On several occasions I have had buyers look at homes that have excessive cracking in the foundation or apparent settling and I have always advised them to keep looking.

In my opinion every buyer should use a buyer's agent, it doesn't cost the buyer anything and they have an advocate looking out for them when they are spending a huge amount of money.
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Old 12-15-2006, 09:28 AM
 
Location: Larkspur, Colorado
226 posts, read 1,265,576 times
Reputation: 77
Quote:
Originally Posted by CSColorado View Post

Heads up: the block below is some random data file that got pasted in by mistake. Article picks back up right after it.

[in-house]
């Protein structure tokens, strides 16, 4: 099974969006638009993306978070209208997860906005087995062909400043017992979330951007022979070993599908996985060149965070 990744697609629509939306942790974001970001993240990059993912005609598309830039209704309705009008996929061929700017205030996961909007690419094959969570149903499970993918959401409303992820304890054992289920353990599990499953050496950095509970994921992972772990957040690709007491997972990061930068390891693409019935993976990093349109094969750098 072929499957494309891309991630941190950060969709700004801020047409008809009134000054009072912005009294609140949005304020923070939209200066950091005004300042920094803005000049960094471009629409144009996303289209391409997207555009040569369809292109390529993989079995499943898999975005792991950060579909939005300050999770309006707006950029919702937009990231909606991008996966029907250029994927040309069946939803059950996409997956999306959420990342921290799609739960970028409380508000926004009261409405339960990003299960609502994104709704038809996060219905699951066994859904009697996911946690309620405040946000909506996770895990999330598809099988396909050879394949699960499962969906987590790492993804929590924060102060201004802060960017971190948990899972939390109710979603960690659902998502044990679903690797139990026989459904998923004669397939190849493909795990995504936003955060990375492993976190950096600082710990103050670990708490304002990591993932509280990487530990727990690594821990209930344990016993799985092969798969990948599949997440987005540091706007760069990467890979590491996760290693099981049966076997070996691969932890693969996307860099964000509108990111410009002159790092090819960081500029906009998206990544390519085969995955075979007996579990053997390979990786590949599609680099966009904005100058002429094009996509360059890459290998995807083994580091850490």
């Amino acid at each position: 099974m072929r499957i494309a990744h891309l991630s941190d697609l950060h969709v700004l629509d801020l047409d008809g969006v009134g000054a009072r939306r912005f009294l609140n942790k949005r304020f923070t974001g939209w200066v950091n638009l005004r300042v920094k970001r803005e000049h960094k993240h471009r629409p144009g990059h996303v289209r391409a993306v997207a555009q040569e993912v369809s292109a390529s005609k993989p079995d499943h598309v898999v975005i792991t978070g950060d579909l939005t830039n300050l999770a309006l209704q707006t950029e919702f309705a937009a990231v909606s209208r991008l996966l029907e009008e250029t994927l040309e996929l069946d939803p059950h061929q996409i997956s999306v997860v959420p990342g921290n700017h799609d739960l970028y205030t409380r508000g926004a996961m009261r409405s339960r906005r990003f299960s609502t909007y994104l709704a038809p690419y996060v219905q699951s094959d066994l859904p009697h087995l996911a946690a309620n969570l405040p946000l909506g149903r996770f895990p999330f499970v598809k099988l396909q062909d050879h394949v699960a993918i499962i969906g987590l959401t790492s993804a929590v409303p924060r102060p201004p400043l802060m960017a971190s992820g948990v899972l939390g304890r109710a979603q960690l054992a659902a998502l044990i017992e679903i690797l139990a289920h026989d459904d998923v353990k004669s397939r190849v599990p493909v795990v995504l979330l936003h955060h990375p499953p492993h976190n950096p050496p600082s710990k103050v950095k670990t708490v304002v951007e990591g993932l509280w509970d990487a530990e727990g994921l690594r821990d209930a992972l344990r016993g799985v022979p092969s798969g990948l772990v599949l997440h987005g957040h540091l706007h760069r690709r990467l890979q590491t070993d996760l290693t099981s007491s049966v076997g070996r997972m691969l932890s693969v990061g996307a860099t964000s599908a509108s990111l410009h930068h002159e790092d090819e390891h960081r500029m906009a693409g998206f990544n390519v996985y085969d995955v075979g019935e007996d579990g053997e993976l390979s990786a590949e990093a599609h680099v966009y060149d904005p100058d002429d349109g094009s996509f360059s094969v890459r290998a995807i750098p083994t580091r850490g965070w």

Well, attorneys have been advising us Realtors lately to not act as home inspectors. Their have been several cases where Realtors have been sued and lost because they pointed out some defects on a house, but missed others. The clients claim that since the Realtor noticed some things that they represented themselves as an expert in a home's condition and should have caught everything- and judges are agreeing. A specific case was where a Realtor pointed out a minor crack in the foundation while accompanying the home inspector and the buyer. The home inspector and the Realtor both missed that the chimney was cracked and beginning to pull away from the house. When the chimney later fell off of the house, the Realtor was help liable (the home inspectors liability is limited to a very low amount- I think it's under $100.) I used to point out everything I could find to buyers- cracks in the foundation, the smell of mold- but now attorneys are telling us to play dumb and just have the buyers hire a home inspector as soon as possible in the process. I still try and help my buyers notice things like that on their own without positioning myself as an expert (and sometimes doing that probably makes me look a little blond...) Instead of pointed out evidence that the foundation has shifted and saying "Wow, the foundation has shifted." Or, "the foundation has been repaired." I'll just say, "I wonder what that's from. We should have an inspector come out and give us his opinion." "I wonder what that smell is..." I feel stupid having to say "I wonder" when I know good and well what it is. But now our insurance policies won't even cover us on stating our opinion of a homes condition.